# GTR and nested models

The most commonly used nucleotide substitution models for phylogenetic reconstruction belong to the general time reversible (GTR) family. The main reason for their popularity is that they are computationally convenient, owing to their major properties, which are:

- Reversibility (the process is identical forward and backwards in time)
- Homogeneity (the process is identical across an entire tree)
- Stationarity (the process converges on a stationary distribution)

The “process” here refers to the model of substitutions along branches of a tree, which for GTR models are specified by a set of substitution rates and base frequencies. The simplest GTR model is Jukes–Cantor (1969) or JC, where the substitution rates are all equal and base frequencies are all equal. Therefore for the JC model there is only a single rate \(\mu\) of substitutions per site per time.

We can use these models to calculate the likelihood of a branch length given the nucleotides observed at either end. To do this we need an instantaneous rate matrix or \(Q\) matrix. For JC this is:

A | C | G | T | |
---|---|---|---|---|

A | \(-3/4\mu\) | \(1/4\mu\) | \(1/4\mu\) | \(1/4\mu\) |

C | \(1/4\mu\) | \(-3/4\mu\) | \(1/4\mu\) | \(1/4\mu\) |

G | \(1/4\mu\) | \(1/4\mu\) | \(-3/4\mu\) | \(1/4\mu\) |

T | \(1/4\mu\) | \(1/4\mu\) | \(1/4\mu\) | \(-3/4\mu\) |

Notice that the diagonal elements are chosen to make each row sum to zero. The probability of observing the nucleotide pairs in the matrix given a branch length of time \(t\) is \(P(t) = \exp\left(Qt\right)\) that is the matrix exponential after multiplying each element of the \(Q\) matrix by \(t\).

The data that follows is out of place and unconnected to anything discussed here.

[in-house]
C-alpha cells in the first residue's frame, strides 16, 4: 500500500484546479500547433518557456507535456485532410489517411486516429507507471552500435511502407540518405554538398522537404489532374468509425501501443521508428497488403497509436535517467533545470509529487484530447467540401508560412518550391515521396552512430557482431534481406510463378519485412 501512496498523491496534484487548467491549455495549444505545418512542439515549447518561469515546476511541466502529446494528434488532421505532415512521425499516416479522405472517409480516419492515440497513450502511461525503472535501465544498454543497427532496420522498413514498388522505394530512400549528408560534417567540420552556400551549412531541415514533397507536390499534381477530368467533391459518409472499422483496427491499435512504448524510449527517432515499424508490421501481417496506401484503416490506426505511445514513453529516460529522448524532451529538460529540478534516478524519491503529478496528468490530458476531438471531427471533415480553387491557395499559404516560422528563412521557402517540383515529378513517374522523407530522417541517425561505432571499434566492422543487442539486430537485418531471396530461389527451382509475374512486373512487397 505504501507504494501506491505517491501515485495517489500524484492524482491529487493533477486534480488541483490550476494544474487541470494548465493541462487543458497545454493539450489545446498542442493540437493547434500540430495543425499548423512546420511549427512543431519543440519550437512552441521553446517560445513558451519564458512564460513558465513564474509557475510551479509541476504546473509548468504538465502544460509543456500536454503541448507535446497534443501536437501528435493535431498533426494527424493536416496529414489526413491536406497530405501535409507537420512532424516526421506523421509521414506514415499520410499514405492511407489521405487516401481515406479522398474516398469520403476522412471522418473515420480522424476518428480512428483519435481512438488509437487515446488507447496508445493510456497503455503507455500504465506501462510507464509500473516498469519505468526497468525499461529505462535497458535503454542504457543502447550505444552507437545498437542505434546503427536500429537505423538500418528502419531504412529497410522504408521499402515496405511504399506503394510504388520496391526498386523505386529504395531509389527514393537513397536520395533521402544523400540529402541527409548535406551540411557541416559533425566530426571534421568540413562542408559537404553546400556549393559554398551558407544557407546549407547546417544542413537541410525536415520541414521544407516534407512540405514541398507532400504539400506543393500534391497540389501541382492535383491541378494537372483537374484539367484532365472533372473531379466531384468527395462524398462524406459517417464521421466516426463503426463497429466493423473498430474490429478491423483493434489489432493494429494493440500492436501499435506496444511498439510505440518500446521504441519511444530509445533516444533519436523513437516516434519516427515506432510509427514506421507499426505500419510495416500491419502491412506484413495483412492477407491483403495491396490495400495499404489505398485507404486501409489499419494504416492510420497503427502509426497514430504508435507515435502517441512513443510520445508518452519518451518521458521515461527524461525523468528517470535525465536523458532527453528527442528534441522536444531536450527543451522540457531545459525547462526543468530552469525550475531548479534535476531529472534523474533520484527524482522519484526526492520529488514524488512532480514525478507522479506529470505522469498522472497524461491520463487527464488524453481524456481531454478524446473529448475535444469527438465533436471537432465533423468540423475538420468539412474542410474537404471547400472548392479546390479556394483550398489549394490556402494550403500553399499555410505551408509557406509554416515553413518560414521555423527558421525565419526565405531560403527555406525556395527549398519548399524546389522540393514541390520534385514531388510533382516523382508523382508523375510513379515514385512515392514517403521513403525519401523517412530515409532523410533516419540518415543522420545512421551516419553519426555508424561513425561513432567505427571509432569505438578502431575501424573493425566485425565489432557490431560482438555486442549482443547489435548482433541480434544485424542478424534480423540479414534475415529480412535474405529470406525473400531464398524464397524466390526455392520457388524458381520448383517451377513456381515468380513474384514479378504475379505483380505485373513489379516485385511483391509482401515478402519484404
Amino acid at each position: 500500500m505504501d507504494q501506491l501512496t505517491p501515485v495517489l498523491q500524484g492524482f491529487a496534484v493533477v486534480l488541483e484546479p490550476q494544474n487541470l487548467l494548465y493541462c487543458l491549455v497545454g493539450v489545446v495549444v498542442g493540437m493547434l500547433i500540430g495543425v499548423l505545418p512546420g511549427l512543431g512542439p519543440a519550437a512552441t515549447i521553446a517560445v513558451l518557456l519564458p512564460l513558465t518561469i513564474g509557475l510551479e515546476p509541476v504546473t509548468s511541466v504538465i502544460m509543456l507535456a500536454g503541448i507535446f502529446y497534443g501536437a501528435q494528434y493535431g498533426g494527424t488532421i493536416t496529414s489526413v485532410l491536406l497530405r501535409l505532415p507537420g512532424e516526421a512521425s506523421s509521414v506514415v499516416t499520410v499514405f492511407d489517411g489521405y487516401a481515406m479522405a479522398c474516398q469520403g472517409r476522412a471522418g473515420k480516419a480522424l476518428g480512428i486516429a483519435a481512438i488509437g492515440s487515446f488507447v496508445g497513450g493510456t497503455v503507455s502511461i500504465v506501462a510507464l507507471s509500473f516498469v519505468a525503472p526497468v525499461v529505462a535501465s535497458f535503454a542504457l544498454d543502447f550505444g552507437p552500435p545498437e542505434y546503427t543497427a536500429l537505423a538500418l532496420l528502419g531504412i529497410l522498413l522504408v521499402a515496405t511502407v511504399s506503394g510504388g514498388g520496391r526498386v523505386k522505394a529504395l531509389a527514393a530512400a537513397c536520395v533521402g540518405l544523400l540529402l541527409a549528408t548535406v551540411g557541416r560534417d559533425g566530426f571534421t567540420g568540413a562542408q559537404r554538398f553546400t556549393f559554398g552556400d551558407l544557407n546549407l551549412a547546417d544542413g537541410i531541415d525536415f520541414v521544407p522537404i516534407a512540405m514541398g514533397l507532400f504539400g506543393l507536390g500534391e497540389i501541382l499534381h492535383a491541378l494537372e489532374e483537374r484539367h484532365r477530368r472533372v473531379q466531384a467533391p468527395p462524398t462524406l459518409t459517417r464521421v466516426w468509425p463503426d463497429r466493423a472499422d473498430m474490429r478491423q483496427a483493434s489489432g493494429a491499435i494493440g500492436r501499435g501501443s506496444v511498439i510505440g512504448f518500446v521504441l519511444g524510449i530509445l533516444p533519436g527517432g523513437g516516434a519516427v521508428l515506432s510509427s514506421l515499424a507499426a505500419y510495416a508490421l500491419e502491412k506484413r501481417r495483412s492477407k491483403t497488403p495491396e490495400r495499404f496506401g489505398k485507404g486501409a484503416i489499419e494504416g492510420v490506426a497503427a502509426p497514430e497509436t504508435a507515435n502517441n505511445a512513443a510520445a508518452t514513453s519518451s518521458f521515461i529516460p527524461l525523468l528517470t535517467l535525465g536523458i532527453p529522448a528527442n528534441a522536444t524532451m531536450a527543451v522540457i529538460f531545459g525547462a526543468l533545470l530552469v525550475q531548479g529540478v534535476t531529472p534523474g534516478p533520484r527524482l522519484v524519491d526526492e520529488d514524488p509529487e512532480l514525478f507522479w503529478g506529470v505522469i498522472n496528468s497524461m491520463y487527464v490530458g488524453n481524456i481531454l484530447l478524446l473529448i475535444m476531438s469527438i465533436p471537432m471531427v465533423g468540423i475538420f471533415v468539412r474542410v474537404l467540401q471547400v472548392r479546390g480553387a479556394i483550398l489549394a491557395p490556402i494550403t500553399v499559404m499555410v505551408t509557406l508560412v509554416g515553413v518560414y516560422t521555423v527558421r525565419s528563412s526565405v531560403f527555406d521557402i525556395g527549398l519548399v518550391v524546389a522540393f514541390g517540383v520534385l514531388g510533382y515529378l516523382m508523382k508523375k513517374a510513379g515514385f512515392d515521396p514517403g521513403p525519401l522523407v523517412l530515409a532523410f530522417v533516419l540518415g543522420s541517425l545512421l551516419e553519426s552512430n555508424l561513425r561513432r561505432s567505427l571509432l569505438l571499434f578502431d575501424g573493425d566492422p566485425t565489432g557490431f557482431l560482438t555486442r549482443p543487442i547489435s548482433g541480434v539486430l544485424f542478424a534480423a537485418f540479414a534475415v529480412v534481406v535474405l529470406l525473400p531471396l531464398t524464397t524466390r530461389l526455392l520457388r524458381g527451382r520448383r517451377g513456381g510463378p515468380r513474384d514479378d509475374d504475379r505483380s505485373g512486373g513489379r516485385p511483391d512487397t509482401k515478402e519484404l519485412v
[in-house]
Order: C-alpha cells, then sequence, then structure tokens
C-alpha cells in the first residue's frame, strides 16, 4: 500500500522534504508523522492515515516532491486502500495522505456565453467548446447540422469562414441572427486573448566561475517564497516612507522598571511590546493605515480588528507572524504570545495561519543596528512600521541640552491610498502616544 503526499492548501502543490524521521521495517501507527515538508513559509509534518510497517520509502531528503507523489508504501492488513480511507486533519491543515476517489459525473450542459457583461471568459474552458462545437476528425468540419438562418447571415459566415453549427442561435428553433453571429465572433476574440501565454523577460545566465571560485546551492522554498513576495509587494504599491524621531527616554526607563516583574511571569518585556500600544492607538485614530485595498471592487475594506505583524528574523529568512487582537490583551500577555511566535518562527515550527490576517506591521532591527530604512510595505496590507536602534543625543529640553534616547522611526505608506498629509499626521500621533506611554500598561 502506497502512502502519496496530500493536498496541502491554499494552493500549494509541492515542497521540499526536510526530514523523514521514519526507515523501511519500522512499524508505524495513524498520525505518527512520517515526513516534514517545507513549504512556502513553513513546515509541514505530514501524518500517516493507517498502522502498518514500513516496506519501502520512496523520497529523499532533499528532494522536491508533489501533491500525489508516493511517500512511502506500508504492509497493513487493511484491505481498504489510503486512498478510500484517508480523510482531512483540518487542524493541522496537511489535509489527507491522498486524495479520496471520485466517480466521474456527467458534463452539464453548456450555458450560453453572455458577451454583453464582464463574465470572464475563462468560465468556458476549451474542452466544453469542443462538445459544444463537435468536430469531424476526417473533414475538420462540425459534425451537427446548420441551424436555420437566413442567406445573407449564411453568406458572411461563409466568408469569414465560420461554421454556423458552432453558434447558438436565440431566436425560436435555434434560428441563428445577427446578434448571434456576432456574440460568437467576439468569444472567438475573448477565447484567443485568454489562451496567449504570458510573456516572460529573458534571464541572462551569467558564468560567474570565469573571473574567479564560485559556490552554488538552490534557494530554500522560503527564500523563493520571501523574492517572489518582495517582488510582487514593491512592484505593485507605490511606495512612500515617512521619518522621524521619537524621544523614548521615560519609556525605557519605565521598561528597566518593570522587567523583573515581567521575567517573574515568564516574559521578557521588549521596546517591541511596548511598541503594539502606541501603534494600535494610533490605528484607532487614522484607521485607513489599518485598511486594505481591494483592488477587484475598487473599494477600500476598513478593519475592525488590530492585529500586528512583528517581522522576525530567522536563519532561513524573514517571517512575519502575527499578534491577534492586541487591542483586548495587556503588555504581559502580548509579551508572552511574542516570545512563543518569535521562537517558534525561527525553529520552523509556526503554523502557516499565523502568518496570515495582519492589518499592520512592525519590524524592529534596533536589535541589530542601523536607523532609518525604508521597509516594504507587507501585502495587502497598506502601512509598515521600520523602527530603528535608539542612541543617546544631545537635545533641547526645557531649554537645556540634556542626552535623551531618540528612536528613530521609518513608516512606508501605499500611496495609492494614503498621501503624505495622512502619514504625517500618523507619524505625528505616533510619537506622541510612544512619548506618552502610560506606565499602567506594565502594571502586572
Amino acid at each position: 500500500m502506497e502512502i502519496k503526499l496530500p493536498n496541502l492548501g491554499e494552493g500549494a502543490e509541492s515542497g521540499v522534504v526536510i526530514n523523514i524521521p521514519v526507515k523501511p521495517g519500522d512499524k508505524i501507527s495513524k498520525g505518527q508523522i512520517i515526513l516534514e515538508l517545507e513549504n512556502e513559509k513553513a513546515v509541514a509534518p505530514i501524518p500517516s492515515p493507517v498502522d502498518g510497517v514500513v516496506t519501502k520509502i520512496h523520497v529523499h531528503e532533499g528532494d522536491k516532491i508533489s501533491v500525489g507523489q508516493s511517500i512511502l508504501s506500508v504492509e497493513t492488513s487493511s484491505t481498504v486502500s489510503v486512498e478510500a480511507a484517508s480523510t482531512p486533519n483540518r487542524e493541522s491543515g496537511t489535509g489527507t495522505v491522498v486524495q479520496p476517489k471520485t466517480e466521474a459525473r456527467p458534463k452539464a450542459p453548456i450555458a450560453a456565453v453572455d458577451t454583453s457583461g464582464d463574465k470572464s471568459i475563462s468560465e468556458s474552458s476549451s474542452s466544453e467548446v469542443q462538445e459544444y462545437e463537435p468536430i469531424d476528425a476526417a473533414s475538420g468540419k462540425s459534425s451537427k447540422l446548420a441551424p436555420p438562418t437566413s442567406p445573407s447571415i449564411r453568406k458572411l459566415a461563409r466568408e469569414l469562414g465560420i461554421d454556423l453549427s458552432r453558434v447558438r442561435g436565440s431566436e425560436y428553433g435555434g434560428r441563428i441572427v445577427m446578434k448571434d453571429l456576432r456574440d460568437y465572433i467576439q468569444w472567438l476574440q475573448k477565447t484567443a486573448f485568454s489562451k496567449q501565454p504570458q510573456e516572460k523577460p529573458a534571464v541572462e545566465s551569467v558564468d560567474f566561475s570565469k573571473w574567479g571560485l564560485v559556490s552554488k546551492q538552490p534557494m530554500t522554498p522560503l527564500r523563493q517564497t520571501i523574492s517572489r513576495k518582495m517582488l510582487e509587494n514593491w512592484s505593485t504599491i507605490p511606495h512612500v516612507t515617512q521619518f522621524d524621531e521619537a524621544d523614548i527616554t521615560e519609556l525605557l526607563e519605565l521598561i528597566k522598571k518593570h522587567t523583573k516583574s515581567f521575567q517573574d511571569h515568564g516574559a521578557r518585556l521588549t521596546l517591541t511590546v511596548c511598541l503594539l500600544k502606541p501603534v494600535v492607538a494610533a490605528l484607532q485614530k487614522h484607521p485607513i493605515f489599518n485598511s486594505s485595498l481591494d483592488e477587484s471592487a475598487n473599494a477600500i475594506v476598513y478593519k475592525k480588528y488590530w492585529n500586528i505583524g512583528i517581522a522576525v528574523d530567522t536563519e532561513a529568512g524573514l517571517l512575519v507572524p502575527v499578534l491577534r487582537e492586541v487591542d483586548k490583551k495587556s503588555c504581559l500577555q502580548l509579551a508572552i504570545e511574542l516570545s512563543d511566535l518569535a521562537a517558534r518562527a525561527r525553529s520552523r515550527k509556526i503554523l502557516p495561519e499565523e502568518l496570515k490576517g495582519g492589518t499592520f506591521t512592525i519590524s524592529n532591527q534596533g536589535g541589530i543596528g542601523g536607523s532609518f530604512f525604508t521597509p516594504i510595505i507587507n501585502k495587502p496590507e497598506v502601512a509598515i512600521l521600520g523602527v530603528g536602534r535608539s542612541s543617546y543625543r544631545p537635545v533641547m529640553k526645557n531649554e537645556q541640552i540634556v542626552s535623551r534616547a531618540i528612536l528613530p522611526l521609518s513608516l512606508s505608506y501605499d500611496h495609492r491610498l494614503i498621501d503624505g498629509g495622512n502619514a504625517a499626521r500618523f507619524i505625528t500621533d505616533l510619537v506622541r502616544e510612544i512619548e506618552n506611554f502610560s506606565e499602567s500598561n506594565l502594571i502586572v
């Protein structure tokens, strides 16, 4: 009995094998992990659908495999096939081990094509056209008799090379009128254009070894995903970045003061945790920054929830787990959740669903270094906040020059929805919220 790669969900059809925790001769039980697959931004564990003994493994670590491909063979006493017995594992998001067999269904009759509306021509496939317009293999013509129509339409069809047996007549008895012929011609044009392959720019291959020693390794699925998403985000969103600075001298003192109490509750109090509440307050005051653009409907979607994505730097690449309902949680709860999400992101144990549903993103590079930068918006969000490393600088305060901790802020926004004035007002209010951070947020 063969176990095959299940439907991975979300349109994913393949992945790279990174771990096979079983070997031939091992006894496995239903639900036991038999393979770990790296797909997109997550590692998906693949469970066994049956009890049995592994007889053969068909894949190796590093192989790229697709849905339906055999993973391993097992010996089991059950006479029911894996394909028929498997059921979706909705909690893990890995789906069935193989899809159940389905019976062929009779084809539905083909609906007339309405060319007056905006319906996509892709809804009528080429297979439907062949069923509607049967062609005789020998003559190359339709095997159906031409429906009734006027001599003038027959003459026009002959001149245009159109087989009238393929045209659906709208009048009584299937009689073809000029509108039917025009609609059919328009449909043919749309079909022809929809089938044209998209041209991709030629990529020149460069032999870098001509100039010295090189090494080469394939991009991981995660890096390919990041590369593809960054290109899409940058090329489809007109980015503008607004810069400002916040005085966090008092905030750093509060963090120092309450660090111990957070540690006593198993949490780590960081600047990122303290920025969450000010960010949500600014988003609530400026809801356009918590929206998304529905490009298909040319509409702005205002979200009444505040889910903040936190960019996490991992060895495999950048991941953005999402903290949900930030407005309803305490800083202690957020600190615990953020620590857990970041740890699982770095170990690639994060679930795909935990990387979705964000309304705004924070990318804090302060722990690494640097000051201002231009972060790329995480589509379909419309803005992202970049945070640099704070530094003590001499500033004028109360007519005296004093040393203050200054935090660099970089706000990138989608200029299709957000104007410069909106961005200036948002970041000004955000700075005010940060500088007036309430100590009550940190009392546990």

For Jukes–Cantor, after matrix exponentiation, the diagonal likelihoods (the probabilities that the state at the end of a branch will be the same as at the beginning, given the branch length \(\mu t\)) of the new matrix are always:

\[\frac{1}{4}\left(1 + 3e^{-\frac{4}{3}\mu t}\right)\]The off-diagonal likelihoods (the probabilities that the state at the end of a branch will be different from the beginning, given the branch length \(\mu t\)) are always:

\[\frac{1}{4}\left(1 - e^{-\frac{4}{3}\mu t}\right)\]These formulae are derived from equation 6.8 of The Phylogenetic Handbook.

The branch length likelihood for a pairwise sequence of many sites is proportional to the product of the above across all sites. We can also solve this to get the maximum likelihood branch length \(d = \mu t\) from the \(p\) distance between two sequences (derived from equation 6.10 of the Phylogenetic Handbook):

\[d = -\frac{3}{4} \log\left(1 - \frac{4}{3} p\right)\]Consider what happens as \(p\) goes to 0.75, why it cannot exceed 0.75, and why if JC is the true model it should never exceed 0.75 by much, even for extremely long branches!

One common GTR family model besides JC is HKY, where the base frequencies are unequal, and the rate of transitions can be different from the rate of transversions. HKY is parameterized by the base frequency parameters and \(\kappa\), where \(\kappa\) is double the ratio of transitions to transversions. When \(\kappa = 1\), the next mutation being a transition is half as likely as the next mutation being a transversion, and therefore all possible substitutions will have equal rates.

The GTR model itself has unequal base frequencies and six substitution rates. There are only six rates as the forward rate (e.g. A to T) is identical to the reverse rate (e.g. T to A). As mentioned before, this reversibility makes GTR and nested models (like HKY and JC) computationally relatively easy.

*Updated December 5, 2019 to use formulae from Schmidt and von Haeseler*